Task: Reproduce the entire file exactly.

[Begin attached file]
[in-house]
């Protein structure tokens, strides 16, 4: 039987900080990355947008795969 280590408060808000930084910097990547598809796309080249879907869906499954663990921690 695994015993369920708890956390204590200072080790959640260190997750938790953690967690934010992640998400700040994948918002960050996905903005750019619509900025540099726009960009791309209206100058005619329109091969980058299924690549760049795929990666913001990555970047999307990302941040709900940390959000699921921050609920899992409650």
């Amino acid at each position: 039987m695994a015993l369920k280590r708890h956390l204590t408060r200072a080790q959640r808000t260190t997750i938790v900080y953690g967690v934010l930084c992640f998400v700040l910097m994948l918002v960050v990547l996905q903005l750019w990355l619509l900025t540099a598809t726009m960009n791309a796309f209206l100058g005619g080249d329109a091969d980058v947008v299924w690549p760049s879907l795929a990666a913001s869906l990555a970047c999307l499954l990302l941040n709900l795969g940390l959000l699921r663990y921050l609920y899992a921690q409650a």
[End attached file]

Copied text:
[in-house]
């Protein structure tokens, strides 16, 4: 039987900080990355947008795969 280590408060808000930084910097990547598809796309080249879907869906499954663990921690 695994015993369920708890956390204590200072080790959640260190997750938790953690967690934010992640998400700040994948918002960050996905903005750019619509900025540099726009960009791309209206100058005619329109091969980058299924690549760049795929990666913001990555970047999307990302941040709900940390959000699921921050609920899992409650």
């Amino acid at each position: 039987m695994a015993l369920k280590r708890h956390l204590t408060r200072a080790q959640r808000t260190t997750i938790v900080y953690g967690v934010l930084c992640f998400v700040l910097m994948l918002v960050v990547l996905q903005l750019w990355l619509l900025t540099a598809t726009m960009n791309a796309f209206l100058g005619g080249d329109a091969d980058v947008v299924w690549p760049s879907l795929a990666a913001s869906l990555a970047c999307l499954l990302l941040n709900l795969g940390l959000l699921r663990y921050l609920y899992a921690q409650a």